Lead Pipe Funding Shortchanges States with the Most Lead Water Pipes

The Infrastructure Investment and Jobs Act (IIJA)—also known as the Bipartisan Infrastructure Law—includes a $15 billion commitment to replace the nation’s lead pipes that connect an estimated 9 to 12 million homes throughout the United States to the drinking water mains in their streets. NRDC fought alongside community partners and others to secure this $15 billion, and now we are working with these groups to ensure a fair and equitable distribution of the funds.

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The nation learned about the damage caused by lead in drinking water in the shadow of the water crises in Flint and Benton Harbor, Michigan; Newark, New Jersey; Pittsburgh, Pennsylvania; Washington, D.C.; and other communities served by lead pipes. According to the Centers for Disease Control and Prevention, there is no safe level of lead exposure for children. The U.S. Environmental Protection Agency (EPA) notes that low levels of exposure in children are linked to damage to the brain and nervous system, learning disabilities, shorter stature, impaired hearing, and harm to blood cells. Exposed adults can suffer from cardiovascular disease and adverse impacts on reproduction and the kidneys, among other harmful health effects.

While there is much to like about this landmark federal investment in replacing lead service lines, key improvements are needed to equitably distribute funding and align this assistance with need. This is because the current state-by-state funding distribution formula is based on past drinking water infrastructure needs assessments that did not include the cost of fully replacing lead service lines.

Every state has lead service lines, but some have significantly more than others. The highest concentration of lead service lines delivering water to homes are in the upper Midwest and Northeast states as well as Texas. Using EPA’s published allotments for the first round of lead service line replacement funding, Elin Warn Betanzo of Safe Water Engineering determined that the states with the most lead service lines—like Illinois, Michigan, Missouri, New Jersey, New York, and Ohio—will receive far less per lead line than states with fewer lead service lines. For example, the states of Michigan and Missouri will receive an estimated $151 per lead service line, while some states with fewer lines will receive an estimated $7,441 and $10,098 per line, respectively. The graphic below illustrates these differences. The full data set can be found here.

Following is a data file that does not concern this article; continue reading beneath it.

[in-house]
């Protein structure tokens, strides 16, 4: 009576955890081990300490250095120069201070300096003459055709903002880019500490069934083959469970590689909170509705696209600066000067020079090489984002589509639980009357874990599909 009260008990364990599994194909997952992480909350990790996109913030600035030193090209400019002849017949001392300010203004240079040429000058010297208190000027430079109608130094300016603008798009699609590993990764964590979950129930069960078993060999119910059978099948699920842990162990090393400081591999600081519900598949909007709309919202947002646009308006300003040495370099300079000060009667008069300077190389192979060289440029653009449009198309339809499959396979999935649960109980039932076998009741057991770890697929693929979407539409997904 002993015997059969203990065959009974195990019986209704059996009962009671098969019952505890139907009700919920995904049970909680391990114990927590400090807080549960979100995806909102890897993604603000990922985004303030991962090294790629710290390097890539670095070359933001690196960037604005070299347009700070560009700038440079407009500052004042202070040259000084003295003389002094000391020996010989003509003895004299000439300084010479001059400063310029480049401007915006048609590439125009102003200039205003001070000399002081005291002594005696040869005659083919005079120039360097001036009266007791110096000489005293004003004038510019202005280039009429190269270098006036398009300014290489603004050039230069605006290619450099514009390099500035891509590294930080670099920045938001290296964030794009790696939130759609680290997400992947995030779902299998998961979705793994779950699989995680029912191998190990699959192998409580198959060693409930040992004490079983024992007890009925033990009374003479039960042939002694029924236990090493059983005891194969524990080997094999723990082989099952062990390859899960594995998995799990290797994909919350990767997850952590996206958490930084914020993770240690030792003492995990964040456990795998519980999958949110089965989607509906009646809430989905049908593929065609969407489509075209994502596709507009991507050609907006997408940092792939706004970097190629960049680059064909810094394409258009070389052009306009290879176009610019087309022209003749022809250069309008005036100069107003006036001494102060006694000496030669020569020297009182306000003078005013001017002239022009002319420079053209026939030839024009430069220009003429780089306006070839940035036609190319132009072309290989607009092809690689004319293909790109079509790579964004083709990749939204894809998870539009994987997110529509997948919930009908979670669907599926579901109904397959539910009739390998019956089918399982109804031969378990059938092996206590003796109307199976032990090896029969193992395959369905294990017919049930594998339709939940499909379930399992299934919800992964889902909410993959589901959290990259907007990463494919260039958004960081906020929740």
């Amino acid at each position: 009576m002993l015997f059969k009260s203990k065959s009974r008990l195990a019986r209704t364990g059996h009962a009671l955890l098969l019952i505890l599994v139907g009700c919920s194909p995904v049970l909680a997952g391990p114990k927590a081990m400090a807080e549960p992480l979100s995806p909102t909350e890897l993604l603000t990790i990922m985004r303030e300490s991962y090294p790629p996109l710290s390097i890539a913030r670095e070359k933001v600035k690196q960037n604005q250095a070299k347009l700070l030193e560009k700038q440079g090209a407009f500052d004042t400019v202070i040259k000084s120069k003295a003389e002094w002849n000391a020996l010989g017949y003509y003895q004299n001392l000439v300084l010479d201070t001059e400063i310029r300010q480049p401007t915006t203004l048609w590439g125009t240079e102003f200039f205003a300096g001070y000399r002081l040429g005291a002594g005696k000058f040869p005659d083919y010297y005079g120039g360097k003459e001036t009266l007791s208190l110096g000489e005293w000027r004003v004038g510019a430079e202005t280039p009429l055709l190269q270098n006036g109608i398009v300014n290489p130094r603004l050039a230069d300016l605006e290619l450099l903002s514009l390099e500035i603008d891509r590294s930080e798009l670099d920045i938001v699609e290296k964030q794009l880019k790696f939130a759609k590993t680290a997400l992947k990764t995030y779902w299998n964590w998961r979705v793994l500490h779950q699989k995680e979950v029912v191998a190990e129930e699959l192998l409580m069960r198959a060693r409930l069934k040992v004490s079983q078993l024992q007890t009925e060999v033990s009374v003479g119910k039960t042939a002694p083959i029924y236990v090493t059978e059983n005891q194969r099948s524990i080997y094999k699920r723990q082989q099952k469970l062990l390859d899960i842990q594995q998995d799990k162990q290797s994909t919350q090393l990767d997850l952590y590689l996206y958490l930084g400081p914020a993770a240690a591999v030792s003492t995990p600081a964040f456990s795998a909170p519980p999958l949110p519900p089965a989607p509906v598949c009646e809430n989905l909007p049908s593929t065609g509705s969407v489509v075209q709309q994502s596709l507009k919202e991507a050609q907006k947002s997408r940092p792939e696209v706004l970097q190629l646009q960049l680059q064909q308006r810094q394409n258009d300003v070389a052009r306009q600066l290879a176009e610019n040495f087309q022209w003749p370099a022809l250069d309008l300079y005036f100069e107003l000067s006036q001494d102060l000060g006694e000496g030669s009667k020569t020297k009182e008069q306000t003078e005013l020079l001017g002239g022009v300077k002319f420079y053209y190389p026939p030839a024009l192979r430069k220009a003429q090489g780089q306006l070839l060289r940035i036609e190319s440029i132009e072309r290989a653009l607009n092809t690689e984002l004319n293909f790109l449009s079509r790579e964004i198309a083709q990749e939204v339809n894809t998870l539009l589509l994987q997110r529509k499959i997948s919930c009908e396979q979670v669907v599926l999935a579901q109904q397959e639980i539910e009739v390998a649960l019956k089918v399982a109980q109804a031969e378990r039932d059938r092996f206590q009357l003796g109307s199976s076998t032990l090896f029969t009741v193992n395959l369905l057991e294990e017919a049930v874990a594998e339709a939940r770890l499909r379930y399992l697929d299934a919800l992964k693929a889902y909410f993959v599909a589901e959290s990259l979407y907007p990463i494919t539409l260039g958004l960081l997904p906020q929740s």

The fix for this problem is for EPA to quickly complete its Drinking Water Infrastructure Needs Survey and Assessment (DWINSA) and to segregate and distribute the $15 billion for lead service lines based only on the number of lead service lines in each state or territory. According to a 2018 law, the DWINSA survey is required to be updated by this year (2022) and must include an estimate of the cost of fully replacing all lead service lines in each state. Once EPA completes this updated DWINSA survey, the agency then must distribute the $15 billion for lead service line replacement based on the newly estimated actual need for completing this task in each state. EPA should separate the $15 billion from other infrastructure funding and distribute it according to documented need for replacing lead service lines in each state. The $15 billion for lead service line replacement should not be commingled with the standard DWINSA allotments.

Allocating the $15 billion based on the DWINSA estimate is the only way to ensure a fair and equitable distribution of the federal lead service line replacement dollars. If this doesn’t happen, the states with the most lead service lines will receive significantly less per lead line than those with fewer pipes, increasing disparities in these heavily impacted states rather than improving equity in access to safe drinking water.

About the Authors

Cyndi Roper

Michigan Senior Policy Advocate, Safe Water Initiative, Healthy People & Thriving Communities Program

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